---Airborne Laser zaps in-flight missile---
February 12, 2010 8:48 AM PST
http://news.cnet.com/8301-11386_3-10452572-76.html

In a milestone for the ambitious directed-energy project, now dramatically downsized, the Pentagon's Airborne Laser prototype weapons system destroyed a ballistic missile that was in flight. The shootdown took place February 11 off the central coast of California.

"The Airborne Laser Testbed team has made history with this experiment," said Greg Hyslop, vice president and general manager of Boeing Missile Defense Systems, in a statement released Friday. Boeing is the prime contractor for the Defense Department project.

The U.S. Missile Defense Agency was equally enthusiastic about the results. "The revolutionary use of directed energy is very attractive for missile defense," the agency said in a statement, "with the potential to attack multiple targets at the speed of light, at a range of hundreds of kilometers, and at a low cost per intercept attempt compared to current technologies.
Missile in flight 2

Unfortunately for proponents, the achievement is rather bittersweet. Where the Pentagon once had plans to build as many as seven of the one-of-a-kind Airborne Laser aircraft, a modified Boeing 747-400F, the high cost and technical uncertainties of the program prompted Defense Secretary Robert Gates last spring to cancel plans to build a second plane. The Pentagon kept the existing one around as an R&D platform.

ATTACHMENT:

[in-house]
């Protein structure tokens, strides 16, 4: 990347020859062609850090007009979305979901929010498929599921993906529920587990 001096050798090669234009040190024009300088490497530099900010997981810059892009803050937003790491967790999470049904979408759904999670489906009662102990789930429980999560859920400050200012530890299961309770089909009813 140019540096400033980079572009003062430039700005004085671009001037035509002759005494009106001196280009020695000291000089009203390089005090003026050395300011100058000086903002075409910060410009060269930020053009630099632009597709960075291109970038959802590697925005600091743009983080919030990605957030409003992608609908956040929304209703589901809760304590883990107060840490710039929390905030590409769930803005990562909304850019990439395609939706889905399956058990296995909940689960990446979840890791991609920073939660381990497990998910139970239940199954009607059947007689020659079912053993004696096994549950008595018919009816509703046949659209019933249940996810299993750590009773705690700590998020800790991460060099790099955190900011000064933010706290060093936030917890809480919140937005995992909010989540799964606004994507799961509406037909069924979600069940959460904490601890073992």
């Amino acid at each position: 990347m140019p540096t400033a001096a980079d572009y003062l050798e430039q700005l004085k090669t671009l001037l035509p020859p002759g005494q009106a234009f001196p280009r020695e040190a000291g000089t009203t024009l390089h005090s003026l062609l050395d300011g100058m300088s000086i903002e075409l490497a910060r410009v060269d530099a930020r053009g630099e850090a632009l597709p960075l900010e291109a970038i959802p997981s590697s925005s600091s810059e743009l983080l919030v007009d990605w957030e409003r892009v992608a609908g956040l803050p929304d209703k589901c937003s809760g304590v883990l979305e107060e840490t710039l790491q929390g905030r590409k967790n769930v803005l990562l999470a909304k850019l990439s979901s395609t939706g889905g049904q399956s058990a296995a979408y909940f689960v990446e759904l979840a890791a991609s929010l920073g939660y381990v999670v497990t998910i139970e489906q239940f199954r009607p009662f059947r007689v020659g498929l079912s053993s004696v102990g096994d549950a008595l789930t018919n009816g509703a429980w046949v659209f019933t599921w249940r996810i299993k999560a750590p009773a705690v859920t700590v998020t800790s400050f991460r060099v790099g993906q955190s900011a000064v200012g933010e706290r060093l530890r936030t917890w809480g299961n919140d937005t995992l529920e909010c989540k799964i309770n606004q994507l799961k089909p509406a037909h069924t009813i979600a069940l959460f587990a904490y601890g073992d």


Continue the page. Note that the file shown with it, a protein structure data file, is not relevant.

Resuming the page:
But as a proof of concept, the Airborne Laser most certainly crossed a threshold when it KO'd the missile earlier this month.

On the evening of February 11, an "at-sea mobile launch platform"--the MDA didn't specify whether it was surface ship or submarine--fired a short-range "threat representative" liquid-fueled ballistic missile while the 747 was in the vicinity.
Missile in flight 3

This sequence of infrared images shows a missile breaking up when zapped in flight by the Airborne Laser on February 11.
(Credit: U.S. Missile Defense Agency)

Within seconds, the agency says, the aircraft detected the missile as it lifted off and used a low-energy laser (the Track Illuminator) to track it, followed by a second low-energy laser (the Beacon Illuminator) to assess and adjust for atmospheric disturbance. Then it engaged the powerhouse of the system, the megawatt-class High Energy Laser--Boeing calls it "the most powerful mobile laser device in the world"--which fires through a telescope located in the nose of the aircraft.

Within two minutes of the launch, while the missile's rocket motors were still firing, the chemical-derived High Energy Laser had heated a pressurized segment of the missile to "critical structural failure," the MDA said. The Track Illuminator and Beacon Illuminator are kilowatt-class solid-state lasers.

A short while later, a second, solid-fueled short-range missile took off from solid ground on San Nicolas Island, Calif., and the ABL likewise engaged it with the High Energy Laser, though it stopped firing the laser before destroying that missile. The MDA says that the ABL had met all test criteria, and besides, it had destroyed a similar missile in flight a week earlier.

Catching a missile during the boost phase has always been a central tenet of the ABL program--it's those first seconds and minutes, when the missile is moving most slowly and predictably, that make for the most vulnerable target. But that also was a significant argument against the system: How could the U.S. count on having a laser-laden aircraft in the right place at the right time to catch an enemy missile at take-off? Indeed, in canceling the second aircraft, Gates called the program's proposed operational role "highly questionable."

Last fall, the separate Airborne Tactical Laser aircraft, a modified C-130, hit a moving remote-controlled vehicle on the ground.